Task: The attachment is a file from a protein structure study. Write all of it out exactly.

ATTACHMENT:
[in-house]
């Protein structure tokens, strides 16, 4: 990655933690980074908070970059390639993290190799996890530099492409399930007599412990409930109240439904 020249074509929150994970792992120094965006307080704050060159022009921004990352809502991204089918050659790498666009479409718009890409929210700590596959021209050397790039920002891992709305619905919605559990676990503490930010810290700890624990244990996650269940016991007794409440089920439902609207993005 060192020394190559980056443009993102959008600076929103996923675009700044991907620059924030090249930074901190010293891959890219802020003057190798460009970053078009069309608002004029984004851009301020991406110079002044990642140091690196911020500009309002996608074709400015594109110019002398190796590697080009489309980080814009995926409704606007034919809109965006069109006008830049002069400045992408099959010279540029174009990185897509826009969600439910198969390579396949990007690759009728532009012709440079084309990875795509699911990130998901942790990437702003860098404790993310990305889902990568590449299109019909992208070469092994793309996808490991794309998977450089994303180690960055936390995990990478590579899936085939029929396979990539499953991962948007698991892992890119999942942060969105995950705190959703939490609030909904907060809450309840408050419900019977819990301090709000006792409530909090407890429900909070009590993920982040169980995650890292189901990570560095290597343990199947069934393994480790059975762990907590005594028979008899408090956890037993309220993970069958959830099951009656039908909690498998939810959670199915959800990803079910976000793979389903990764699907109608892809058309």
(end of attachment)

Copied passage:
[in-house]
């Protein structure tokens, strides 16, 4: 990655933690980074908070970059390639993290190799996890530099492409399930007599412990409930109240439904 020249074509929150994970792992120094965006307080704050060159022009921004990352809502991204089918050659790498666009479409718009890409929210700590596959021209050397790039920002891992709305619905919605559990676990503490930010810290700890624990244990996650269940016991007794409440089920439902609207993005 060192020394190559980056443009993102959008600076929103996923675009700044991907620059924030090249930074901190010293891959890219802020003057190798460009970053078009069309608002004029984004851009301020991406110079002044990642140091690196911020500009309002996608074709400015594109110019002398190796590697080009489309980080814009995926409704606007034919809109965006069109006008830049002069400045992408099959010279540029174009990185897509826009969600439910198969390579396949990007690759009728532009012709440079084309990875795509699911990130998901942790990437702003860098404790993310990305889902990568590449299109019909992208070469092994793309996808490991794309998977450089994303180690960055936390995990990478590579899936085939029929396979990539499953991962948007698991892992890119999942942060969105995950705190959703939490609030909904907060809450309840408050419900019977819990301090709000006792409530909090407890429900909070009590993920982040169980995650890292189901990570560095290597343990199947069934393994480790059975762990907590005594028979008899408090956890037993309220993970069958959830099951009656039908909690498998939810959670199915959800990803079910976000793979389903990764699907109608892809058309």